46. Acknowledges the importance of coherent action to respond to the scale of needs caused by the adverse impacts of climate change;

47. Resolves to strengthen partnerships between developing and developed countries, funds, technical agencies, civil society and communities to improve understanding of how responses to averting, minimizing and addressing loss and damage can be improved;

48. Requests the Subsidiary Body for Implementation to organize a workshop at the next session, drawing on the work of the Warsaw International Mechanism’s expert group on action and support and submissions from Parties and stakeholders to examine ways in which the provision and efficiency of finance to avert, minimize and address loss and damage can be enhanced;

VII. Implementation

49. Recalls that the round tables among Parties and non-Party stakeholders on pre-2020 implementation and ambition held in 2018, 2019 and 2020 helped to highlight and enhance understanding of the efforts of and challenges faced by Parties in relation to action and

support in the pre-2020 period, as well as of the work of the constituted bodies in that period;

50. Strongly urges all Parties that have not yet done so to meet any outstanding pledges under the Convention as soon as possible;

51. Welcomes the action taken to unlock the potential for sectoral action to contribute to fulfilling and implementing national targets, particularly in emission-intensive sectors;

52. Recognizes the need to take into consideration the concerns of Parties with economies most affected by the impacts of response measures, particularly developing country Parties, in line with Article 4, paragraphs 8 and 10, of the Convention;

53. Also recognizes the importance of protecting, conserving and restoring ecosystems to deliver crucial services, including acting as net carbon sinks, reducing vulnerability to climate change impacts and supporting sustainable livelihoods, including for indigenous peoples and local communities;

54. Encourages Parties to take an integrated approach to addressing the issues referred to in paragraph 53 above in national and local policy and planning decisions;

55. Also recognizes the need to ensure just transitions that promote sustainable development and eradication of poverty, and the creation of decent work and quality jobs, including through making financial flows consistent with a pathway towards low greenhouse gas emission and climate-resilient development, including through deployment and transfer of technology, and provision of support to developing country Parties;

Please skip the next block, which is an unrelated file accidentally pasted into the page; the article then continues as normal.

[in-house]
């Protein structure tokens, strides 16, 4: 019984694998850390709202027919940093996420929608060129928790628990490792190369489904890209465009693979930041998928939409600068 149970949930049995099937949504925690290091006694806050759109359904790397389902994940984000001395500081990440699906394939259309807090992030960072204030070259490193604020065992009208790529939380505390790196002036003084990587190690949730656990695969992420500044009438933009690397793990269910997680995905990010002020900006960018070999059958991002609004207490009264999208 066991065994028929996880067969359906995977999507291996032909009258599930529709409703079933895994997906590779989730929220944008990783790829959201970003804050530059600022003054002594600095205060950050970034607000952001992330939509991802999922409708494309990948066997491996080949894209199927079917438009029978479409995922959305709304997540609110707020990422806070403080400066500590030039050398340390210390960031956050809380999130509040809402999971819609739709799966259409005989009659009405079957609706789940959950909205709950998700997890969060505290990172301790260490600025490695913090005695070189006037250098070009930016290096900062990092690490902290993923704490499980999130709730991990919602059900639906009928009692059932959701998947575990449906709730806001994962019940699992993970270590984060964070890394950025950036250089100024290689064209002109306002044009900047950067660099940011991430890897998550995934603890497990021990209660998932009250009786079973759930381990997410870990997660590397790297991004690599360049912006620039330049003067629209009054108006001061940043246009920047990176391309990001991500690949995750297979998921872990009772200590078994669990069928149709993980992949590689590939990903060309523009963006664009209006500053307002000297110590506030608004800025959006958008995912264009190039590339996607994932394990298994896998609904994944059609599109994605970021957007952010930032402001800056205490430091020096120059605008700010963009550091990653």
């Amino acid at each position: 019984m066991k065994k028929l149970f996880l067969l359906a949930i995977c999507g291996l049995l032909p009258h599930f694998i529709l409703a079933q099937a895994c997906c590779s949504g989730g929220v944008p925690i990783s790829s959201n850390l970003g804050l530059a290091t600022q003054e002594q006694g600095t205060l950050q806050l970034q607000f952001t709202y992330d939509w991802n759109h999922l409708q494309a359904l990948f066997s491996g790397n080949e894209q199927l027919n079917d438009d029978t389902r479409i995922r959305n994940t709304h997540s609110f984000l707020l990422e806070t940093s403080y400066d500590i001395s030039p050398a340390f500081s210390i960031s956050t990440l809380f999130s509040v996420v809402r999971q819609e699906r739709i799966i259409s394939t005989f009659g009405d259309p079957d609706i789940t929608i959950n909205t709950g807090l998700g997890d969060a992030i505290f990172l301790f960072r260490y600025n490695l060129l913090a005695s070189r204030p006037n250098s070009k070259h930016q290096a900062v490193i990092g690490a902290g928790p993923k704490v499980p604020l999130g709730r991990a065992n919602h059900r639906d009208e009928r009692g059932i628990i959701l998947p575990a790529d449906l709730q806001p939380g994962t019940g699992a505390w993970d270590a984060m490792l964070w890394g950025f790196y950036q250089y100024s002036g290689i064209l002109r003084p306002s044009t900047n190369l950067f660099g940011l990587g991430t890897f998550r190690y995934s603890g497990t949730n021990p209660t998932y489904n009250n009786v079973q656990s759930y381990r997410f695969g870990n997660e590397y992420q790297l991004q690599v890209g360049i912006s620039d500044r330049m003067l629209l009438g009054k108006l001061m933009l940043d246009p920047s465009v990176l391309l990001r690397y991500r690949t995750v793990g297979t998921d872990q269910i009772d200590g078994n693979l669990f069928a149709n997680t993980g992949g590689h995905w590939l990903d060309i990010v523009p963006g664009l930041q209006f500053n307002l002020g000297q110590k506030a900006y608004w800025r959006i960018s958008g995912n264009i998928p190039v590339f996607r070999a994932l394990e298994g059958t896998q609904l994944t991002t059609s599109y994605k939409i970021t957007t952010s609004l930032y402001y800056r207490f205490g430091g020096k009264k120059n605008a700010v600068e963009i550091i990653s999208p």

VIII. Collaboration

56. Recognizes the importance of international collaboration on innovative climate action, including technological advancement, across all actors of society, sectors and regions, in contributing to progress towards the objective of the Convention and the goals of the Paris Agreement;

57. Recalls Article 3, paragraph 5, of the Convention and the importance of cooperation to address climate change and support sustainable economic growth and development;

58. Recognizes the important role of non-Party stakeholders, including civil society, indigenous peoples, local communities, youth, children and other stakeholders, in contributing to progress towards the objective of the Convention and the goals of the Paris Agreement;

59. Welcomes the improvement of the Marrakech Partnership for Global Climate Action for enhancing ambition, the leadership and actions of the High-Level Champions, and the work of the secretariat on the Non-State Actor Zone for Climate Action platform to support accountability and track progress of voluntary initiatives;

60. Also welcomes the high-level communiqué on the regional climate weeks and encourages the continuation of regional climate weeks where Parties and non-Party stakeholders can strengthen their credible and durable response to climate change at the regional level;